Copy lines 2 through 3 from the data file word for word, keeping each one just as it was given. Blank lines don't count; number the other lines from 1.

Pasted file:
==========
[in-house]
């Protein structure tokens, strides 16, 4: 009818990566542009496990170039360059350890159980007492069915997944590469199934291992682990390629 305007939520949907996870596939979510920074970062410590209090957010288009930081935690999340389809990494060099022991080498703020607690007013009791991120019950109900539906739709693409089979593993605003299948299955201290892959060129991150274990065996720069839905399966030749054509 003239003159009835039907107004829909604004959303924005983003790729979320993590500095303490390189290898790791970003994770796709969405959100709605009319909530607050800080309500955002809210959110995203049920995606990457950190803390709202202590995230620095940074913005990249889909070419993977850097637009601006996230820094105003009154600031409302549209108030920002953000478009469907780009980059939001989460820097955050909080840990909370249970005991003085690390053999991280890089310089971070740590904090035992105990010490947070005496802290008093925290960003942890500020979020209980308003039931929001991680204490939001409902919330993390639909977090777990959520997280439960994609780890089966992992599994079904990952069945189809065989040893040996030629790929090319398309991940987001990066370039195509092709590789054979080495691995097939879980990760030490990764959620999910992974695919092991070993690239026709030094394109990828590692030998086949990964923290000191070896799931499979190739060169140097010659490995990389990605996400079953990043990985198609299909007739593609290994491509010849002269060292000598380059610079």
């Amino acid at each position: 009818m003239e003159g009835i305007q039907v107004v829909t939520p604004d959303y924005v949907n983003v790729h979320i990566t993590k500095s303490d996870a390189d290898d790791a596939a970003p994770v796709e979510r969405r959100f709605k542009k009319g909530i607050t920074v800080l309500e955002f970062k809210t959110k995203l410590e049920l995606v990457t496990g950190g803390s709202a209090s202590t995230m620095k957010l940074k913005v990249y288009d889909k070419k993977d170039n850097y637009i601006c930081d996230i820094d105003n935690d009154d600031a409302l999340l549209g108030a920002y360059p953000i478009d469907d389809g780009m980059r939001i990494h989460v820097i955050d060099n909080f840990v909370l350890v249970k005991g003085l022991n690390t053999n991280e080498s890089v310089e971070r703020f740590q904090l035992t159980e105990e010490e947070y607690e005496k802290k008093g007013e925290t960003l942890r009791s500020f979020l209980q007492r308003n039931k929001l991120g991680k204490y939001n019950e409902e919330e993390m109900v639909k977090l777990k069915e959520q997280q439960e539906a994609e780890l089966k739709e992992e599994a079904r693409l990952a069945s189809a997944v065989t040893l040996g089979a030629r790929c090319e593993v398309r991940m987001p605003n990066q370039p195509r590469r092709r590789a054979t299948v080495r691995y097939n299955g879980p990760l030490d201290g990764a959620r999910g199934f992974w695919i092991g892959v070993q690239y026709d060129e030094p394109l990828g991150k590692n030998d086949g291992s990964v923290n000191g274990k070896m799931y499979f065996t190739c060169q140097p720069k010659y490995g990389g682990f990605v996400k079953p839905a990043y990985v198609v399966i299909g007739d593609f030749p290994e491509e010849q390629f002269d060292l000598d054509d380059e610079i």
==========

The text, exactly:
């Protein structure tokens, strides 16, 4: 009818990566542009496990170039360059350890159980007492069915997944590469199934291992682990390629 305007939520949907996870596939979510920074970062410590209090957010288009930081935690999340389809990494060099022991080498703020607690007013009791991120019950109900539906739709693409089979593993605003299948299955201290892959060129991150274990065996720069839905399966030749054509 003239003159009835039907107004829909604004959303924005983003790729979320993590500095303490390189290898790791970003994770796709969405959100709605009319909530607050800080309500955002809210959110995203049920995606990457950190803390709202202590995230620095940074913005990249889909070419993977850097637009601006996230820094105003009154600031409302549209108030920002953000478009469907780009980059939001989460820097955050909080840990909370249970005991003085690390053999991280890089310089971070740590904090035992105990010490947070005496802290008093925290960003942890500020979020209980308003039931929001991680204490939001409902919330993390639909977090777990959520997280439960994609780890089966992992599994079904990952069945189809065989040893040996030629790929090319398309991940987001990066370039195509092709590789054979080495691995097939879980990760030490990764959620999910992974695919092991070993690239026709030094394109990828590692030998086949990964923290000191070896799931499979190739060169140097010659490995990389990605996400079953990043990985198609299909007739593609290994491509010849002269060292000598380059610079």
């Amino acid at each position: 009818m003239e003159g009835i305007q039907v107004v829909t939520p604004d959303y924005v949907n983003v790729h979320i990566t993590k500095s303490d996870a390189d290898d790791a596939a970003p994770v796709e979510r969405r959100f709605k542009k009319g909530i607050t920074v800080l309500e955002f970062k809210t959110k995203l410590e049920l995606v990457t496990g950190g803390s709202a209090s202590t995230m620095k957010l940074k913005v990249y288009d889909k070419k993977d170039n850097y637009i601006c930081d996230i820094d105003n935690d009154d600031a409302l999340l549209g108030a920002y360059p953000i478009d469907d389809g780009m980059r939001i990494h989460v820097i955050d060099n909080f840990v909370l350890v249970k005991g003085l022991n690390t053999n991280e080498s890089v310089e971070r703020f740590q904090l035992t159980e105990e010490e947070y607690e005496k802290k008093g007013e925290t960003l942890r009791s500020f979020l209980q007492r308003n039931k929001l991120g991680k204490y939001n019950e409902e919330e993390m109900v639909k977090l777990k069915e959520q997280q439960e539906a994609e780890l089966k739709e992992e599994a079904r693409l990952a069945s189809a997944v065989t040893l040996g089979a030629r790929c090319e593993v398309r991940m987001p605003n990066q370039p195509r590469r092709r590789a054979t299948v080495r691995y097939n299955g879980p990760l030490d201290g990764a959620r999910g199934f992974w695919i092991g892959v070993q690239y026709d060129e030094p394109l990828g991150k590692n030998d086949g291992s990964v923290n000191g274990k070896m799931y499979f065996t190739c060169q140097p720069k010659y490995g990389g682990f990605v996400k079953p839905a990043y990985v198609v399966i299909g007739d593609f030749p290994e491509e010849q390629f002269d060292l000598d054509d380059e610079i």